Health Care Personnel

From the more than 700,000 deaths from COVID-19 in the US and the nearly 5 million worldwide, there emerge even more stories than match the statistics when one considers all of the patients' relations. While the numbers are staggering, when we humanize the stories, we are left with even greater devastation, of course. One of the stories among so many that seemed particularly salient and poignant to us was the death of Dr. Susan Moore.
Background: The coronavirus pandemic (COVID-19) has a social and psychological impact among healthcare workers worldwide and appropriate coping strategies are essential to avoid the negative mental health effects. This study aimed to investigate the coping strategies among the healthcare workers from different countries and their attitude towards teamwork during the COVID-19 pandemic. Methods: A cross-sectional study was conducted by using an online, web-based questionnaire, which was distributed to healthcare workers from 32 countries during April and May 2020.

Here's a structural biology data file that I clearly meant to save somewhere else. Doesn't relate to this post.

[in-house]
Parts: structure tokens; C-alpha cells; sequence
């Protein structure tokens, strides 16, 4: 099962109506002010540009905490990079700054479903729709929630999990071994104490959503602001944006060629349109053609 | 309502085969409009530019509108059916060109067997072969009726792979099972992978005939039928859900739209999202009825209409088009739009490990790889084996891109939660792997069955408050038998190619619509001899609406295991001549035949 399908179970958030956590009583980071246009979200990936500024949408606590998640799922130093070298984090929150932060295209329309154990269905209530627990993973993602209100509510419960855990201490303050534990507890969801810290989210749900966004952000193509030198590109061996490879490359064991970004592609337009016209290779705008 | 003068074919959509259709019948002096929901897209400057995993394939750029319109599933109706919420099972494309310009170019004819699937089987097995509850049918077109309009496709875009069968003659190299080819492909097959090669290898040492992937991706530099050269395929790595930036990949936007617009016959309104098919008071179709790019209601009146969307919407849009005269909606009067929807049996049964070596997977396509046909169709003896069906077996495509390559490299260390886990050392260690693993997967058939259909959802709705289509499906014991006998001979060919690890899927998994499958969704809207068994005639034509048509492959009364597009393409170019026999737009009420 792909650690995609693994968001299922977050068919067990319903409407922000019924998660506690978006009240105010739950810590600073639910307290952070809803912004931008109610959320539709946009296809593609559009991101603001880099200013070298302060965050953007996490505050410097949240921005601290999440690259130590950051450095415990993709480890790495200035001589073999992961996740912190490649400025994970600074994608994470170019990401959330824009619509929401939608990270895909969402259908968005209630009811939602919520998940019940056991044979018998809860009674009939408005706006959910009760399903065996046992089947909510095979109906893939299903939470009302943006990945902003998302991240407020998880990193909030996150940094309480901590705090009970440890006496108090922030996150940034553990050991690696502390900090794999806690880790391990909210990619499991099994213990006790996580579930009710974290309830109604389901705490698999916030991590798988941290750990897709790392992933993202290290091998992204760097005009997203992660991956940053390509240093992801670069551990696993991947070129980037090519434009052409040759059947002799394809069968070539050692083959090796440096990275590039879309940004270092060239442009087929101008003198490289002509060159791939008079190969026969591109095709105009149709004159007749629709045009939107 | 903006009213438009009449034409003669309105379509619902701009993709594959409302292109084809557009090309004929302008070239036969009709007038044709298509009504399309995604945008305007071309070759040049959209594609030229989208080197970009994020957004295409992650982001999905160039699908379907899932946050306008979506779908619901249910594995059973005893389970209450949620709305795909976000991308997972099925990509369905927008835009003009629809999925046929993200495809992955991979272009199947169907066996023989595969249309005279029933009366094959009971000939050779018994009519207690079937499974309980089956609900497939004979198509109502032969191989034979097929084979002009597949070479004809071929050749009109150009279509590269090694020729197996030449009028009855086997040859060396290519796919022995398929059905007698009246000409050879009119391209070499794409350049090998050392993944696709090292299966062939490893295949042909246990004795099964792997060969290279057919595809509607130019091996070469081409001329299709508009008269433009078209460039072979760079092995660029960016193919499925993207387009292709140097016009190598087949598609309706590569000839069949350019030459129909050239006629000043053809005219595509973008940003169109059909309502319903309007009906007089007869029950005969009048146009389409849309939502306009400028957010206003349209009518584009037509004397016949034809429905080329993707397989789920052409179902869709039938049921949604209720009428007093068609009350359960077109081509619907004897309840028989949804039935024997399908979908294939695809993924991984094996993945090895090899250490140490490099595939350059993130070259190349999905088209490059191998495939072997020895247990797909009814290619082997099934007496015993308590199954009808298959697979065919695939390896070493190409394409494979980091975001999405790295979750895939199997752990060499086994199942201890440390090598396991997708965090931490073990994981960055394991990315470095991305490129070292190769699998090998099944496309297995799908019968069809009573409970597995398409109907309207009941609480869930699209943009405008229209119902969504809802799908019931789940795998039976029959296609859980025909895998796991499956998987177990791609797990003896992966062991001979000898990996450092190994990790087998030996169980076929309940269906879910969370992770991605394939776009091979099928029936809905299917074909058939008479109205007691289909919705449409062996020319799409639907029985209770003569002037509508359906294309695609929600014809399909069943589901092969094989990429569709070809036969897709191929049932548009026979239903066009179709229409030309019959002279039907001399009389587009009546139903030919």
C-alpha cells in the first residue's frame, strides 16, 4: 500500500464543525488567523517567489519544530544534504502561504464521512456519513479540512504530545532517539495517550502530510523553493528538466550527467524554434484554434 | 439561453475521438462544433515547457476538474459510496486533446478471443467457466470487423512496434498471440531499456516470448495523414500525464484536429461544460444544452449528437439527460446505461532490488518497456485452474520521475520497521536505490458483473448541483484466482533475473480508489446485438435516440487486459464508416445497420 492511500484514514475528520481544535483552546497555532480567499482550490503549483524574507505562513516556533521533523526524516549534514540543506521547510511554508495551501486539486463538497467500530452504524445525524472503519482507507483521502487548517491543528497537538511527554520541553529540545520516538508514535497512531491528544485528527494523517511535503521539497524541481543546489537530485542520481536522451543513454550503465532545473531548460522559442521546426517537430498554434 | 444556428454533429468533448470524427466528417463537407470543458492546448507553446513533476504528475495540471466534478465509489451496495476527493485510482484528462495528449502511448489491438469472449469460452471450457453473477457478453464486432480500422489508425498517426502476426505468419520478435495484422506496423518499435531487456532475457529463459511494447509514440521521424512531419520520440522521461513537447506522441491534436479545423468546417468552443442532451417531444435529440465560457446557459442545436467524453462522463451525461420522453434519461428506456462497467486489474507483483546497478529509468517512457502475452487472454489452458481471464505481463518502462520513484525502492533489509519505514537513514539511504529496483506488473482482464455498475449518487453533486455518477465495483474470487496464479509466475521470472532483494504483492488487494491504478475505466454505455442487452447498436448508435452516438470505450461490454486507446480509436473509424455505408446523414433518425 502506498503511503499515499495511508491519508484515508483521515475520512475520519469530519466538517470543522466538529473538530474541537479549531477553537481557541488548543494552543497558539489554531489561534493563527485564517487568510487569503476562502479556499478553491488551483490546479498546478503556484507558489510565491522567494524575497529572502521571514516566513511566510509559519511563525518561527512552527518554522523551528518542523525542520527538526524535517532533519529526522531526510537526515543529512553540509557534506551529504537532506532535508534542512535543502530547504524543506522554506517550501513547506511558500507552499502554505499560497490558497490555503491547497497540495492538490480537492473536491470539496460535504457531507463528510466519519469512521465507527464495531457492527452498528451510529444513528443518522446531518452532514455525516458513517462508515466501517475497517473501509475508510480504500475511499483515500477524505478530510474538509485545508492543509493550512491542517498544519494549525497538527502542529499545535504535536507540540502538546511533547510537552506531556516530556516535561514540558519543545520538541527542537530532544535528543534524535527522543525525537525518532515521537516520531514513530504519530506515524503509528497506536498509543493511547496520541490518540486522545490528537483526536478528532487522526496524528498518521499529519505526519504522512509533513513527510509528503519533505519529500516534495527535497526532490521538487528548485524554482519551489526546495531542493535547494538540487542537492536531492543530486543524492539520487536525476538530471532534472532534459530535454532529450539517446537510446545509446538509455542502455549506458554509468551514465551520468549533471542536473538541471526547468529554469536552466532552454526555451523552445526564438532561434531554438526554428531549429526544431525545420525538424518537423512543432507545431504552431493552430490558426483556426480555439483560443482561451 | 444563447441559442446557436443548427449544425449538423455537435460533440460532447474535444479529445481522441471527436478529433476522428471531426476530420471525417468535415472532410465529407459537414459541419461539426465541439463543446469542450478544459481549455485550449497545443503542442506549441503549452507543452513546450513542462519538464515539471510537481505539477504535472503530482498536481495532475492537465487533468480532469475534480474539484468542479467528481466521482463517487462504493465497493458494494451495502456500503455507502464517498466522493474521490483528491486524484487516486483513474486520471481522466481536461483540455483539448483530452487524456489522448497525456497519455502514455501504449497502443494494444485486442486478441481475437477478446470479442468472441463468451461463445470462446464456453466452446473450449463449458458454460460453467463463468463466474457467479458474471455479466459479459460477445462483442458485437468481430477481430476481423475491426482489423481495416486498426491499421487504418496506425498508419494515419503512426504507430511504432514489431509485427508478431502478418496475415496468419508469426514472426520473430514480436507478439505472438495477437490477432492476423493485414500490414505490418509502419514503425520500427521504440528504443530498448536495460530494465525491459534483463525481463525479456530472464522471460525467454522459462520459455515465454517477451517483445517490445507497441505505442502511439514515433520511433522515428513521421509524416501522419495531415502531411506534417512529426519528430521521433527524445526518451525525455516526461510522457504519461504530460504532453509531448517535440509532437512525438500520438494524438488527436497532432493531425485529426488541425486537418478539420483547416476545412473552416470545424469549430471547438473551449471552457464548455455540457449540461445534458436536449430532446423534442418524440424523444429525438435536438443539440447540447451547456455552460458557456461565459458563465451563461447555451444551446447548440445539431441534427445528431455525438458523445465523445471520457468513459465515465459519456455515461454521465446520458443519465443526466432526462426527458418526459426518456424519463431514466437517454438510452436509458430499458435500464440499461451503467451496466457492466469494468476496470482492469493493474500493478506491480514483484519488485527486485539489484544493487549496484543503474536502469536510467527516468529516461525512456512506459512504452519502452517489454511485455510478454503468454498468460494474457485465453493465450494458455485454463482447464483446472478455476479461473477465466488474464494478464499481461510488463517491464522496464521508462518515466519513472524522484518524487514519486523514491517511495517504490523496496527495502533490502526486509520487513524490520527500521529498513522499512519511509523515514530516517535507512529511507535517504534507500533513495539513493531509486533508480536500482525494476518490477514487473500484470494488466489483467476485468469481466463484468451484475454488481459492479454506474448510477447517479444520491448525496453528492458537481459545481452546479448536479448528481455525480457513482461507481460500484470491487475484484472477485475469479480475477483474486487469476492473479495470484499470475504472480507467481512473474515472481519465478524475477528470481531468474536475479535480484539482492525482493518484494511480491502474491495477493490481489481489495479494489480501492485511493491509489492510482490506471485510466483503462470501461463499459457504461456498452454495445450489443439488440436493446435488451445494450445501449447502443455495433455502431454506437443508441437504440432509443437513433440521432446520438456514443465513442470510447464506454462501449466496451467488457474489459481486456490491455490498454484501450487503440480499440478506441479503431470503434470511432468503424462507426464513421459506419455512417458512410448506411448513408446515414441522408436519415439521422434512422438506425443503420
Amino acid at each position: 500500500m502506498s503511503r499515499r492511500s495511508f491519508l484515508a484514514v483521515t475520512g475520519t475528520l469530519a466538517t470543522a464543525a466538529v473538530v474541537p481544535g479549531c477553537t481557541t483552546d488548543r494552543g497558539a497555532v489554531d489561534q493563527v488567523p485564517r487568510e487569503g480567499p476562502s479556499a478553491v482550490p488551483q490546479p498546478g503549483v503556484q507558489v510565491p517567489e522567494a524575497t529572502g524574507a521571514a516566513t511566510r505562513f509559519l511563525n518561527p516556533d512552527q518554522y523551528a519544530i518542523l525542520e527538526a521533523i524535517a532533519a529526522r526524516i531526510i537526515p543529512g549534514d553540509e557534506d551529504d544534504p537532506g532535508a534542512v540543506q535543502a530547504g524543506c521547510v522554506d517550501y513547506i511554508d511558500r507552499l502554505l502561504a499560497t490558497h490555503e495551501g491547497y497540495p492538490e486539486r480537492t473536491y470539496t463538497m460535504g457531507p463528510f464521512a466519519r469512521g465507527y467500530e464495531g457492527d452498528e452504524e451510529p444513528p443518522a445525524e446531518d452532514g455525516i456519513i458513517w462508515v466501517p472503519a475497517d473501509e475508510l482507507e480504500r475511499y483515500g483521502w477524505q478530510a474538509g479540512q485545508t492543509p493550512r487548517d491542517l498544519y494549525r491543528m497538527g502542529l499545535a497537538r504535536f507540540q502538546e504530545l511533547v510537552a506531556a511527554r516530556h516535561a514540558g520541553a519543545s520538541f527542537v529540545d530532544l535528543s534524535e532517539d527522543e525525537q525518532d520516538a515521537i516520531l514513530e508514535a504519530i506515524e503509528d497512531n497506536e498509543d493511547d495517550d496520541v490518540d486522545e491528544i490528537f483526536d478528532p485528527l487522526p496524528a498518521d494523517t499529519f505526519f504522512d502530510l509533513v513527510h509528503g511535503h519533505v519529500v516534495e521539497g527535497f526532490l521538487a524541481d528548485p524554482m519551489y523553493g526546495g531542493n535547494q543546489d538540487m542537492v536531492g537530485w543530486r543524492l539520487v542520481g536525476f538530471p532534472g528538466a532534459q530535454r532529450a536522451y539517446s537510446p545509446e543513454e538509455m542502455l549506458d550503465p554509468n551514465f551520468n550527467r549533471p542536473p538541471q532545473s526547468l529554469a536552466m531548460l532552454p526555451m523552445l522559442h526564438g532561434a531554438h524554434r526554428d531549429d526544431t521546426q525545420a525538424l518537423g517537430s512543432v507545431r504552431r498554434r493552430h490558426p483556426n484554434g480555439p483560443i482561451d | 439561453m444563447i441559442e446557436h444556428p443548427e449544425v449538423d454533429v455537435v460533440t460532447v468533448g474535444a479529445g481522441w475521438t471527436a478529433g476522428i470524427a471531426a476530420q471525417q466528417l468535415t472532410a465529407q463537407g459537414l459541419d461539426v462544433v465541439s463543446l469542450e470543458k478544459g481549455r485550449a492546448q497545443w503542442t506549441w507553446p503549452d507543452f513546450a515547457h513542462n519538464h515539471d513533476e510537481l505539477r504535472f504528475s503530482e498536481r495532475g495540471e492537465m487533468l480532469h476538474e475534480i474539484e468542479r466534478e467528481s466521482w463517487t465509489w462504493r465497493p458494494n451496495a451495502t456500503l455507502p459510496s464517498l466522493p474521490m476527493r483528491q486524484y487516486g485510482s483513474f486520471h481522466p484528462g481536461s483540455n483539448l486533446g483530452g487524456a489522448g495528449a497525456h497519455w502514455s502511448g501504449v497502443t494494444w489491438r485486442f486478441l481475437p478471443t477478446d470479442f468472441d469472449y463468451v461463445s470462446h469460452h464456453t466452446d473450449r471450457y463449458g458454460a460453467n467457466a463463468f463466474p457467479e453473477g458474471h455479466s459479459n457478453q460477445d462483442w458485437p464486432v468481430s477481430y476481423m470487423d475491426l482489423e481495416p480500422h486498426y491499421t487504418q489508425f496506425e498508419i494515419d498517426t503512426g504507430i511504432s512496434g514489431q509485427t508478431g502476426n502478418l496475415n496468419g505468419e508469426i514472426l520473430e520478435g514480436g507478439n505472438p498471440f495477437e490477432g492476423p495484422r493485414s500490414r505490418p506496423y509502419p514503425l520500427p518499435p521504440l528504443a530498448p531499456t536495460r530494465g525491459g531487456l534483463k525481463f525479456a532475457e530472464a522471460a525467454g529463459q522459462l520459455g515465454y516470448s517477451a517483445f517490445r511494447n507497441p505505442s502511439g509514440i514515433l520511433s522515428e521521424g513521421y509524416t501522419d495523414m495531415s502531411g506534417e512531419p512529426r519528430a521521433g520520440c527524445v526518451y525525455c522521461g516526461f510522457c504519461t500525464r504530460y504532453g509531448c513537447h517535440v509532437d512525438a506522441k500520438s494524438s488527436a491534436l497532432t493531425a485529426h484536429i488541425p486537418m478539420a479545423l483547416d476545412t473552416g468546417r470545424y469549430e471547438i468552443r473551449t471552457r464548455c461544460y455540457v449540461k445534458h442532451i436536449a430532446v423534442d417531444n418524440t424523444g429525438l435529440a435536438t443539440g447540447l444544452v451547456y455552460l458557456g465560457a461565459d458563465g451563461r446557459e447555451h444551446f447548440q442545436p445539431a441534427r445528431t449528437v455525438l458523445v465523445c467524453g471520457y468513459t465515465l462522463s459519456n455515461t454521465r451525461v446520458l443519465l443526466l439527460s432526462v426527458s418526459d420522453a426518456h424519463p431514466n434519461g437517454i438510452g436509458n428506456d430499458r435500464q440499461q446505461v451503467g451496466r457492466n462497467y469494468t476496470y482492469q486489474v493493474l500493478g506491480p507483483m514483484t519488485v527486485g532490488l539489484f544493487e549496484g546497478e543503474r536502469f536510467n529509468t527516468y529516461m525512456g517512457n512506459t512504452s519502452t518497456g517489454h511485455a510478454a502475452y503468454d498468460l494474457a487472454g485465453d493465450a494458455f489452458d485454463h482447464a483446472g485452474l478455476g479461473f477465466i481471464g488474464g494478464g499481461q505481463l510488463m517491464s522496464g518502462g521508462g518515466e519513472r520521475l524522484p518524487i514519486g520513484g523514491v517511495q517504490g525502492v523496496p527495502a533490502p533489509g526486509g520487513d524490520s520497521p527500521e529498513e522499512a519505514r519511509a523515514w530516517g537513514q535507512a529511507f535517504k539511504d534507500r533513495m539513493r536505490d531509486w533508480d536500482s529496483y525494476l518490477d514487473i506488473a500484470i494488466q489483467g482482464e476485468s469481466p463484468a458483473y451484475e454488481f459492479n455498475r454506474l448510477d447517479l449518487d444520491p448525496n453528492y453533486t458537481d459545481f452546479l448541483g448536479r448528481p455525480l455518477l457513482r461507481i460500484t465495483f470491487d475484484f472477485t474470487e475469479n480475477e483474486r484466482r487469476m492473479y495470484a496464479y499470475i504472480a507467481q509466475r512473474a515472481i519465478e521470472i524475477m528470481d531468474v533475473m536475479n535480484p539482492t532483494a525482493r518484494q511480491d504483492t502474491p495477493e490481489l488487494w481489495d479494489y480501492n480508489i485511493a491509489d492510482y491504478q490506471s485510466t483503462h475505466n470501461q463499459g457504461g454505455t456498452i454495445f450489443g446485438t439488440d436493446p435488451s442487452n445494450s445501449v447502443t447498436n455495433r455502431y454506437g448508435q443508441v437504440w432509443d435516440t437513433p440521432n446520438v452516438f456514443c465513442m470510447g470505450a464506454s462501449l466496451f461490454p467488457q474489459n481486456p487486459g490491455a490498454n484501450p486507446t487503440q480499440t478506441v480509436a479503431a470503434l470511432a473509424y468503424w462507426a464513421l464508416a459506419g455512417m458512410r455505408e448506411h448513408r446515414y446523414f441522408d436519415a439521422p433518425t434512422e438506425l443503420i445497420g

This Comment article advances SDG 3 and 10 by making a case for bridging language barriers in global health research and overcoming the colonial legacy of language in global health (from the naming of infectious diseases to the use of global health terms with problematic historical connotations), with the aim of facilitating knowledge co-production and more equal research partnerships.

eClinicalMedicine, Volume 37, July 2021

This Research paper supports SDGs 3 and 10 by characterising racial disparities among pregnant women with SARS-CoV-2. The findings showed that Black women were more likely to have occupational exposure to SARS-CoV-2 than White women and that Black women with SARS-CoV-2 during pregnancy were more likely to have a preterm delivery.
Elsevier, American Journal of Kidney Diseases, Volume 77, June 2021
Kidney disease continues to manifest stark racial inequities in the United States, revealing the entrenchment of racism and bias within multiple facets of society, including in our institutions, practices, norms, and beliefs. In this perspective, we synthesize theory and evidence to describe why an understanding of race and racism is integral to kidney care, providing examples of how kidney health disparities manifest interpersonal and structural racism.